Profile image
By Electronic Frontier Foundation (Reporter)
Contributor profile | More stories
Story Views

Last Hour:
Last 24 Hours:

Samsung Sets Its Reputation on Fire With Bogus DMCA Takedown Notices

Wednesday, October 26, 2016 12:49
% of readers think this story is Fact. Add your two cents.

While there are countless examples of DMCA abuse, sometimes a story stands out. Last week, Samsung sent a series of takedown notices aimed at videos showing a GTA V mod in action. The modification replaced an in-game weapon with an exploding Samsung phone. Whether you think these videos are hilarious or in bad taste (or both), they are a parody inspired by real-life stories of Galaxy Note 7s catching fire. Samsung may not enjoy this commentary, but that does not excuse its abuse of the DMCA.

Still from Modded Games on YouTube

In our view, Samsung does not have a viable copyright claim against these YouTube videos. Even if Samsung does own a related copyright—perhaps in the design of its logo or in the phone’s screen image—it cannot use that copyright to control all depictions of its phones. Reviews and news coverage need to show images of the phone. And even snarky commentary, like footage of the GTA V mod, is fair use.

If it doesn’t have a viable copyright claim, why did Samsung send DMCA takedown notices? We asked Samsung’s counsel (the notices were sent on Samsung’s behalf by the 900-lawyer firm Paul Hastings LLP) but received no response. It appears that Samsung took the easy path to removing content it did not like by making a copyright claim where none existed. DMCA takedown notices are, by far, the quickest and easiest way to get speech removed from the Internet. That makes them irresistible for companies, individuals, and even governments eager to censor online speech.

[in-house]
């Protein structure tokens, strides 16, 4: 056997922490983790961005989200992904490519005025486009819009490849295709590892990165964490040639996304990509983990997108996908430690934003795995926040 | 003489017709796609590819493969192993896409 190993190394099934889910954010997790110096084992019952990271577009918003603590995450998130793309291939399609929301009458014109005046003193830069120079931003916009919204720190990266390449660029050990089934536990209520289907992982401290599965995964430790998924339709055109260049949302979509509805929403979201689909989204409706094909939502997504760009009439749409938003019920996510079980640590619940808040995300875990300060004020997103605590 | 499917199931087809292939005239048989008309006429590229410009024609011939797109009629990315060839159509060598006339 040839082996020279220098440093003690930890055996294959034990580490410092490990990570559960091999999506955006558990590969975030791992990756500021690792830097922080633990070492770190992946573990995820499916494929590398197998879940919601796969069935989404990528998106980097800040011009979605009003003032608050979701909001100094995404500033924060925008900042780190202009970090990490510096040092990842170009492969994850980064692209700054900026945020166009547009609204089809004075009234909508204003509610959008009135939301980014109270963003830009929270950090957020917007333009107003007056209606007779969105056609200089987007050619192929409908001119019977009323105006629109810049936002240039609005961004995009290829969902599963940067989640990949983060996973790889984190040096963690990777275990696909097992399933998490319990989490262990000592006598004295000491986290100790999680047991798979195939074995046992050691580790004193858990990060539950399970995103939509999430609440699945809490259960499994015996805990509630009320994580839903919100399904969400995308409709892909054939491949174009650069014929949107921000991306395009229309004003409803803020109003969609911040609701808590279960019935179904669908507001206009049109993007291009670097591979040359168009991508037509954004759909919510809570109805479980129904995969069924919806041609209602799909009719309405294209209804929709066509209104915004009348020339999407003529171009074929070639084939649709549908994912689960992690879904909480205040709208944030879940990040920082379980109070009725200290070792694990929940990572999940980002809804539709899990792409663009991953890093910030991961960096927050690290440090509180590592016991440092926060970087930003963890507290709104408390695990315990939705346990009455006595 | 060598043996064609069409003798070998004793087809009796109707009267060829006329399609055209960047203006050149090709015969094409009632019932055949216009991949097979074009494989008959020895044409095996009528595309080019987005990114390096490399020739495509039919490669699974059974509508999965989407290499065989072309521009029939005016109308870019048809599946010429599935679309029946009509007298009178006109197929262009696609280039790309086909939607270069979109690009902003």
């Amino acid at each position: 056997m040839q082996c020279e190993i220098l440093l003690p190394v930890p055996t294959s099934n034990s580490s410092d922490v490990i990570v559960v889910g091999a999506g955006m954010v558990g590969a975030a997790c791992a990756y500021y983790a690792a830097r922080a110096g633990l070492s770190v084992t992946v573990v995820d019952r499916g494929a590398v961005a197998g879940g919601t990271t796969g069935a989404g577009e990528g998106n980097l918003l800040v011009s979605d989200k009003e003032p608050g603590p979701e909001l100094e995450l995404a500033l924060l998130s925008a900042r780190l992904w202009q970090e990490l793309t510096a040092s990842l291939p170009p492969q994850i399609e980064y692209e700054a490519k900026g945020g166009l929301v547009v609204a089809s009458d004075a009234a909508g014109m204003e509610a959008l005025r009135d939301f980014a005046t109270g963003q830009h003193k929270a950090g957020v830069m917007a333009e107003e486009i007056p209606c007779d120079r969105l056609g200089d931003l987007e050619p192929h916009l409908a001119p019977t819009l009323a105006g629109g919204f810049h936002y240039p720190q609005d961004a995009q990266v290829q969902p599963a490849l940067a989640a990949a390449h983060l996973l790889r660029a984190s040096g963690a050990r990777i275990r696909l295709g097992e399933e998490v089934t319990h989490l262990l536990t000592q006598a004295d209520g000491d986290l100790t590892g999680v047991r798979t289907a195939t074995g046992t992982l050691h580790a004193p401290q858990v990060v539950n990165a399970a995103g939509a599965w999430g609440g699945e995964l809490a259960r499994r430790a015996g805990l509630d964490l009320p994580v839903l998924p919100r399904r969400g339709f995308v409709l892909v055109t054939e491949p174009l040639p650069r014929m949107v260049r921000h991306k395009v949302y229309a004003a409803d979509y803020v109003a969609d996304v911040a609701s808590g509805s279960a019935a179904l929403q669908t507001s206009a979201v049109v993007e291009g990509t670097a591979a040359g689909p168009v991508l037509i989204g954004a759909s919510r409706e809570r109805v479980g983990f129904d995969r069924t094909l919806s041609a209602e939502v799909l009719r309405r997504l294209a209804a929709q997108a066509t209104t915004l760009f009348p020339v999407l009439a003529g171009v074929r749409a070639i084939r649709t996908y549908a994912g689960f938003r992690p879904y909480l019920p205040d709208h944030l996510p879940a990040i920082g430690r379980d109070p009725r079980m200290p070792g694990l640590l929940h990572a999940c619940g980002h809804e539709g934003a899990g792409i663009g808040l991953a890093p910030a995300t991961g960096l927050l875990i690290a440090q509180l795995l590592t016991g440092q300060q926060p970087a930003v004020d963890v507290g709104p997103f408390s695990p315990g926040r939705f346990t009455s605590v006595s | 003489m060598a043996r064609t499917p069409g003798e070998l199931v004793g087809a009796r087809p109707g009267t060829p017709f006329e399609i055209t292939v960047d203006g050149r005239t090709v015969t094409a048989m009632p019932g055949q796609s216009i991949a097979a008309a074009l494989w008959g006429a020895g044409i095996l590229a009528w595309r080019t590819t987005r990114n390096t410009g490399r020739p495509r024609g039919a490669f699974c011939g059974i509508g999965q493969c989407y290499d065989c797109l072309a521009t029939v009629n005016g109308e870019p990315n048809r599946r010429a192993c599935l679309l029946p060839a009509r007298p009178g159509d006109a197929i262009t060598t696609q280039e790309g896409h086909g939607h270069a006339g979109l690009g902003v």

DMCA abuse flourishes because, in practice, companies that send improper notices don’t face sufficiently serious consequences. This issue is currently before the Supreme Court in Lenz v. Universal. In that case, EFF represents Stephanie Lenz who posted a short video to YouTube showing her toddler son dancing to a Prince song. After Universal sent a takedown notice, Lenz sued arguing that the video was clearly fair use and  the notice was sent in bad faith. Last year, the Ninth Circuit ruled that copyright holders must consider fair use before sending a takedown notice. Unfortunately, the appeals court also set a very high bar for enforcing that standard. It held that senders of false infringement notices could be excused so long as they subjectively believed that the material was infringing, no matter how unreasonable that belief. Lenz has asked the Supreme Court to review that aspect of the ruling.

In the next week or two, the Supreme Court will decide whether or not it will hear Lenz’s appeal. We hope that it takes the case and provides users with the protection that Congress intended. In the meantime, we can only hope that DMCA abuse like Samsung’s backfires.

Related Cases: 
Share this: Share on Twitter Share on Facebook Share on Google+ Share on Diaspora Join EFF


We encourage you to Share our Reports, Analyses, Breaking News and Videos. Simply Click your Favorite Social Media Button and Share.

Report abuse


Your Comments
Question   Razz  Sad   Evil  Exclaim  Smile  Redface  Biggrin  Surprised  Eek   Confused   Cool  LOL   Mad   Twisted  Rolleyes   Wink  Idea  Arrow  Neutral  Cry   Mr. Green

Top Stories
Recent Stories



Top Global

Top Alternative



Email this story
Email this story

If you really want to ban this commenter, please write down the reason:

If you really want to disable all recommended stories, click on OK button. After that, you will be redirect to your options page.